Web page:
A good way to enable progress is to pose some well thought out questions. It helps when these questions fit well with each other and build on each other. A few years ago, I developed a sequence of 5 progress-focused  questions. I have used it often and I have found it to be powerful and flexible set of questions which can be useful in many change processes. Here it is:

  1. Continuation: While change is important and useful, it is wise to not change more than necessary. As far as you are concerned, which things (activities and processes) within the organization / team are going well enough and do not have to be changed?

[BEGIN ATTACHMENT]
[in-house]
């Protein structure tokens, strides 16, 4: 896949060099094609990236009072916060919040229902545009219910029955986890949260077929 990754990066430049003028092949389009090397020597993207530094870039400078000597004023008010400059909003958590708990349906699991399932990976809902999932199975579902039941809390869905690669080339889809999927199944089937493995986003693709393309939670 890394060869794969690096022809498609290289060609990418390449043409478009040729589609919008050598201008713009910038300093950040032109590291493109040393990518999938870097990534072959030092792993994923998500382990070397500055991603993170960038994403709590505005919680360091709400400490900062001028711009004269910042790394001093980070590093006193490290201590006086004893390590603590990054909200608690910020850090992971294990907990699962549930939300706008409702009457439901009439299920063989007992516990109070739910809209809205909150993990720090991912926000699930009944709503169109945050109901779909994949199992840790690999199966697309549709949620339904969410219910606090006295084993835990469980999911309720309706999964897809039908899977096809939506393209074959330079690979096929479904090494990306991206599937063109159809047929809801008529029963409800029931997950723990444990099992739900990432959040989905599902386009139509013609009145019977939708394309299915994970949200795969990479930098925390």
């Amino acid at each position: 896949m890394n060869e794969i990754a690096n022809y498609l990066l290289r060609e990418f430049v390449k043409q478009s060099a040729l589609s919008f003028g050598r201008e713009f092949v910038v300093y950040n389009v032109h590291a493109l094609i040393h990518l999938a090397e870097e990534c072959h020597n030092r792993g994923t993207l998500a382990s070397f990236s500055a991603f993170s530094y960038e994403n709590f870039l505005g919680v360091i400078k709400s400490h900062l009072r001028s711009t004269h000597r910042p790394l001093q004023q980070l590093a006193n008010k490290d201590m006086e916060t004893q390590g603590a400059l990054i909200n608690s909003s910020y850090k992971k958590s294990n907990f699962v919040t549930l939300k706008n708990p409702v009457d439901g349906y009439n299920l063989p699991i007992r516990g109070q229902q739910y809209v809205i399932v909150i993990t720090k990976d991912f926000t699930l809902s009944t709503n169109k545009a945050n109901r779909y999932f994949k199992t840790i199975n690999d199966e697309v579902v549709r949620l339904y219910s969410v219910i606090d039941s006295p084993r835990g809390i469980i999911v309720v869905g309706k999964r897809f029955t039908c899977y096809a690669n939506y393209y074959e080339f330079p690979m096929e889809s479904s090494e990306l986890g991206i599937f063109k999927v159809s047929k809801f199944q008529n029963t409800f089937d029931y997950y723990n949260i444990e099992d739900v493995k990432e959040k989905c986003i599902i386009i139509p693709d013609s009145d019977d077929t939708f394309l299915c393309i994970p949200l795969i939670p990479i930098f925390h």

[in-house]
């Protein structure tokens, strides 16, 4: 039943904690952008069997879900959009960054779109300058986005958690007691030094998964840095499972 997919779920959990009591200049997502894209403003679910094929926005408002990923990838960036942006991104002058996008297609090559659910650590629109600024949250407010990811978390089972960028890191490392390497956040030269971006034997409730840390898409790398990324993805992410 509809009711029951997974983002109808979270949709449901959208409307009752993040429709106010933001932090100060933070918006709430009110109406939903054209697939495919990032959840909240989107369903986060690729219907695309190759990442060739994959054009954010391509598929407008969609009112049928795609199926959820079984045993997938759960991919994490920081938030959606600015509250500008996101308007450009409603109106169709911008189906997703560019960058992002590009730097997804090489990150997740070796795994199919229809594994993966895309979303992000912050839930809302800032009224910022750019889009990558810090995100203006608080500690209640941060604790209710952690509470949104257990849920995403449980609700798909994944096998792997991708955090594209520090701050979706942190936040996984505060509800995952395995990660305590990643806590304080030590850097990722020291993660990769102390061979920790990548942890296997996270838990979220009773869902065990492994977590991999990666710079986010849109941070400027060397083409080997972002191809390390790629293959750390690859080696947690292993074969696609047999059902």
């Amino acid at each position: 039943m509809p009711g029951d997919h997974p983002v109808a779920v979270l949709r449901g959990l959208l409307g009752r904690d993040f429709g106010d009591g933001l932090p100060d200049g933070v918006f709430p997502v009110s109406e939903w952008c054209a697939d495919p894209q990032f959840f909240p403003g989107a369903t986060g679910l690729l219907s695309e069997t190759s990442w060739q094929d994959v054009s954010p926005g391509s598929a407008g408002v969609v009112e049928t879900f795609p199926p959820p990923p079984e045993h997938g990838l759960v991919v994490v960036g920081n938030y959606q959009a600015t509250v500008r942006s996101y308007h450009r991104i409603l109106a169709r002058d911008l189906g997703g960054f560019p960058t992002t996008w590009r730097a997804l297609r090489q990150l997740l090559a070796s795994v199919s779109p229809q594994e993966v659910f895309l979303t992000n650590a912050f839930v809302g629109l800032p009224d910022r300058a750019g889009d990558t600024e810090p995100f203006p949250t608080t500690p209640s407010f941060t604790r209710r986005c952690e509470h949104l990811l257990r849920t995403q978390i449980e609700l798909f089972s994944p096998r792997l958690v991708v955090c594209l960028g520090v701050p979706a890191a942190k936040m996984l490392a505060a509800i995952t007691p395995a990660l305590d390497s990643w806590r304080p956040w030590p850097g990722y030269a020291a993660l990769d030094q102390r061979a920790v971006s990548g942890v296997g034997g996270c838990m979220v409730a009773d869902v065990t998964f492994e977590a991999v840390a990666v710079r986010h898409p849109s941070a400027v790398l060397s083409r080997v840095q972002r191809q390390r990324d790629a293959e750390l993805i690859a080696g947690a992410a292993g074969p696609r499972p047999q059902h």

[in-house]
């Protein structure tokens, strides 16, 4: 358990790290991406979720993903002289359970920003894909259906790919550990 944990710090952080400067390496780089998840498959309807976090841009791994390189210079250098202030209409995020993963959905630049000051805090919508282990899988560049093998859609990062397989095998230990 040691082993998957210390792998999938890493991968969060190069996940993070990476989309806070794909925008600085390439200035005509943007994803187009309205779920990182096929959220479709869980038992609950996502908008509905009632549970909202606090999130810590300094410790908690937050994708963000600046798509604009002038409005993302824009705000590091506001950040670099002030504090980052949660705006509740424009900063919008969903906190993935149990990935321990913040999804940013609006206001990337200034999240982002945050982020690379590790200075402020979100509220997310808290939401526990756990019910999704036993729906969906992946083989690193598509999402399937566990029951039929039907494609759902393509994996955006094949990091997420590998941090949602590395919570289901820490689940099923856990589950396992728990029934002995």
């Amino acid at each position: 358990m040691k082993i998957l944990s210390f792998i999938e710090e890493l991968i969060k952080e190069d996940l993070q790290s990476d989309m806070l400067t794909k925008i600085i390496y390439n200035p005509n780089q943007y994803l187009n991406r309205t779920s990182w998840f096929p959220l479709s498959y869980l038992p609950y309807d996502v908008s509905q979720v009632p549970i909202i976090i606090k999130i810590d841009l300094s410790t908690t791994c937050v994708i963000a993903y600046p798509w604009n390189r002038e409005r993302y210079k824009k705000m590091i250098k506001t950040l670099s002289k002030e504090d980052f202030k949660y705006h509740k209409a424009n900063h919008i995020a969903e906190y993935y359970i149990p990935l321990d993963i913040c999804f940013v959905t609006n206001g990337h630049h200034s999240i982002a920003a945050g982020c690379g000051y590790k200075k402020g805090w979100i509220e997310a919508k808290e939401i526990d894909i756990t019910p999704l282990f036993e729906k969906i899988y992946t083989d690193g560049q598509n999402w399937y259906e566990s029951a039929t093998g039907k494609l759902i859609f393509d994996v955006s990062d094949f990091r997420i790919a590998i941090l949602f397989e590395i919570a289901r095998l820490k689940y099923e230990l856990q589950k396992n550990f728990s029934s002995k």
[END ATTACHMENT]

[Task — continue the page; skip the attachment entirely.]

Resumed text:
2. Desired progress: Imagine, we are now 3 months further and the organization/team has made progress. How will you notice that there is progress? What is different? What is better? In what sense is it an improvement? How will others (customers, colleagues, management, etc.) notice?
  3. Optimism: Which signals indicate that the organization/team will indeed be able to make progress the next 3 months? Which positive indications do you see?
  4. Small steps: Which first small steps could be taken to start making progress?
  5. Own contribution: What will you personally choose to do to contribute to help the organization/team start making progress?
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